IVPN’s multi-hop is also a great feature, letting you run your Internet connection through two different VPN locations to further obfuscate your location. Typically, VPN services offer predetermined pairs to use with multi-hop. IVPN, on the other hand, allows you to choose your entry and exit locations from all the spots it offers.
Beyond those primary features, IVPN also offers an Internet kill switch—IVPN calls it a firewall—to stop your bare Internet connection from working when the VPN connection drops. If you’d prefer, the firewall can be set to “always on,” which will block your internet connection even when IVPN isn’t running. By default, however, it’s only working when IVPN is active.
IVPN costs $100 per year and offers apps for Windows, Mac, iOS, and Android. It supports five simultaneous connections, and there’s a free three-day trial for new users.
Overall, IVPN maintained about 39 percent of the base speed in our tests. That’s a good bump over its performance last time around when it was 33 percent of base, and puts it toward the high end of mid-level performers. U.S. and UK speeds were excellent once again, as were the speeds in Germany and Japan. The weakest spot overall was Australia.
Privacy, anonymity, and trust
IVPN uses a double username structure. To sign in to IVPN’s customer portal on the web you need an email address and password. Then to use the VPN, IVPN assigns you a username with the same password as your account. Requiring a unique username isn’t that common, but the email requirement is about average for the world of VPNs. If you’re concerned about anonymity you could use a burner email address.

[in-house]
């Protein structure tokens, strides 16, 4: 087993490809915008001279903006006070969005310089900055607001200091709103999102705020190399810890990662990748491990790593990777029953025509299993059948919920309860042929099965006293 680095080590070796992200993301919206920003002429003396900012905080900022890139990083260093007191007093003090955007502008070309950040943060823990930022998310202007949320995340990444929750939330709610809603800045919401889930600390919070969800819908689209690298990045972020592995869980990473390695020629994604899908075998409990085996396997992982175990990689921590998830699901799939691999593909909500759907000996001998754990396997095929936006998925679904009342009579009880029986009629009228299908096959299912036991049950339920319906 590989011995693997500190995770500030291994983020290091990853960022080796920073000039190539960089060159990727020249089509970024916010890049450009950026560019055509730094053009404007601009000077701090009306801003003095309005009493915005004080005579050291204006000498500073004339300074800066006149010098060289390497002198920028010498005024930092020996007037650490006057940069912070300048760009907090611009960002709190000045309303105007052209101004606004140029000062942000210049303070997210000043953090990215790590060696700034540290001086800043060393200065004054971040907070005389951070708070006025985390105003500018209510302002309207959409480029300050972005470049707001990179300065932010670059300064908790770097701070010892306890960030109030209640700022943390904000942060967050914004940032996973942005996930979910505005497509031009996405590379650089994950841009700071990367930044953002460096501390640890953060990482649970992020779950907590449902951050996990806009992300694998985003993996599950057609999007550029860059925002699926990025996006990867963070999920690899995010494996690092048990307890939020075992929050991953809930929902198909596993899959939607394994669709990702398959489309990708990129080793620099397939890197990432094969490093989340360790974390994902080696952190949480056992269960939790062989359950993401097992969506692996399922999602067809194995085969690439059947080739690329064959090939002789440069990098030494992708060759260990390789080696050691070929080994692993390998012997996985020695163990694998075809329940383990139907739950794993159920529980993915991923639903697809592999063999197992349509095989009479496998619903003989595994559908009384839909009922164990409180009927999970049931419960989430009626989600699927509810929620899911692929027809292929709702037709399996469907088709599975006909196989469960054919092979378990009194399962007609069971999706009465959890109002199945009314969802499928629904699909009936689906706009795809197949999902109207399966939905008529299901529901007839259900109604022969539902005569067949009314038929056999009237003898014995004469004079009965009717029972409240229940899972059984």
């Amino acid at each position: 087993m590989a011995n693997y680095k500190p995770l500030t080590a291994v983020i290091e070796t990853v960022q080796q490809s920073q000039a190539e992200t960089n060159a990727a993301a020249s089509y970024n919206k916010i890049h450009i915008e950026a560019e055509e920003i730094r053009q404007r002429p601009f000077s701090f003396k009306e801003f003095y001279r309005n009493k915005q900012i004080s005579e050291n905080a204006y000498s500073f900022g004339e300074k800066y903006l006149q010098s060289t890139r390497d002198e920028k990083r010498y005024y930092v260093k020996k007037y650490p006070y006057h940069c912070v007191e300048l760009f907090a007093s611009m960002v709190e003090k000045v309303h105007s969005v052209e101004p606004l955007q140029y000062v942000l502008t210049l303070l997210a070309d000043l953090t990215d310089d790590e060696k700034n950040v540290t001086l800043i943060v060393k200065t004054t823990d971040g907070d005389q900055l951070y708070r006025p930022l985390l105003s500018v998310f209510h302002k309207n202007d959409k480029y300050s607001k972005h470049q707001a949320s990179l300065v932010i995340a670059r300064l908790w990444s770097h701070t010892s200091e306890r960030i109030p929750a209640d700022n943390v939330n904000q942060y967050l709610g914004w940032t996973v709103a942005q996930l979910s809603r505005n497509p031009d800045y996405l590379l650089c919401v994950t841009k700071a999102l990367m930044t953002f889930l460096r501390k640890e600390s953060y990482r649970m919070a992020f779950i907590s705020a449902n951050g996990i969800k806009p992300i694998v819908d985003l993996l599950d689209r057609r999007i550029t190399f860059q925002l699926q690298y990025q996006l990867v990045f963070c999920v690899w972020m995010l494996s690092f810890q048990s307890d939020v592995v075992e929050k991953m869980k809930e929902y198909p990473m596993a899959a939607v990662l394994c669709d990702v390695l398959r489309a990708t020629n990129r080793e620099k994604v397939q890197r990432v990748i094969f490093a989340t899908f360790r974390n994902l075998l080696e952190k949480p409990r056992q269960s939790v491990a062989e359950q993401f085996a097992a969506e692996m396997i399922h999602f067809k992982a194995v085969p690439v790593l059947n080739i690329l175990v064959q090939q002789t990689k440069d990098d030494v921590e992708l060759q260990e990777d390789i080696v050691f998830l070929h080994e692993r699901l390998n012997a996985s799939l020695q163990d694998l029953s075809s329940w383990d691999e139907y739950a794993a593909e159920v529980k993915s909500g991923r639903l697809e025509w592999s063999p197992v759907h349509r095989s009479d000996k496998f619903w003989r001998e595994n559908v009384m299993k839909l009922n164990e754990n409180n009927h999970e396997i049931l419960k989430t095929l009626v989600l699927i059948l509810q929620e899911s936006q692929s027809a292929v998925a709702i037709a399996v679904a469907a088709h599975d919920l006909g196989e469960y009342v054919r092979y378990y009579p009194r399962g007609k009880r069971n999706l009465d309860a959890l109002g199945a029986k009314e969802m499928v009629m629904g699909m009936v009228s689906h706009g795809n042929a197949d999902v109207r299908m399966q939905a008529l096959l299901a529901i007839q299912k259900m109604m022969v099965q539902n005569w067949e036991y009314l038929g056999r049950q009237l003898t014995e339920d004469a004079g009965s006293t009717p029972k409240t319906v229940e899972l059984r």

Payment options offer varying amounts of anonymity. You can pay via credit card, PayPal, or Bitcoin via IVPN’s own BTCPay Server. There’s no cash option.
IVPN’s official address is in Gibraltar for advantageous user-privacy legal protections. There doesn’t appear to be anybody actually present in Gibraltar, as most of the team is spread out through a number of European countries including the UK, Ukraine, and Germany, among others. The company owner and CEO is Nicholas Pestell and the CTO is Fedir Nepyivoda.
You can definitely find VPN services that cost less than $100 per year, but the service overall is good, and the flexibility of multi-hop, the future promise of WireGuard, and the hardcore anti-tracking could make the price worth it for some.
Editor’s note: Because online services are often iterative, gaining new features and performance improvements over time, this review is subject to change in order to accurately reflect the current state of the service. Any changes to text or our final review verdict will be noted at the top of this article.
Ian is an independent writer based in Israel who has never met a tech subject he didn't like. He primarily covers Windows, PC and gaming hardware, video and music streaming services, social networks, and browsers. When he's not covering the news he's working on how-to tips for PC users, or tuning his eGPU setup.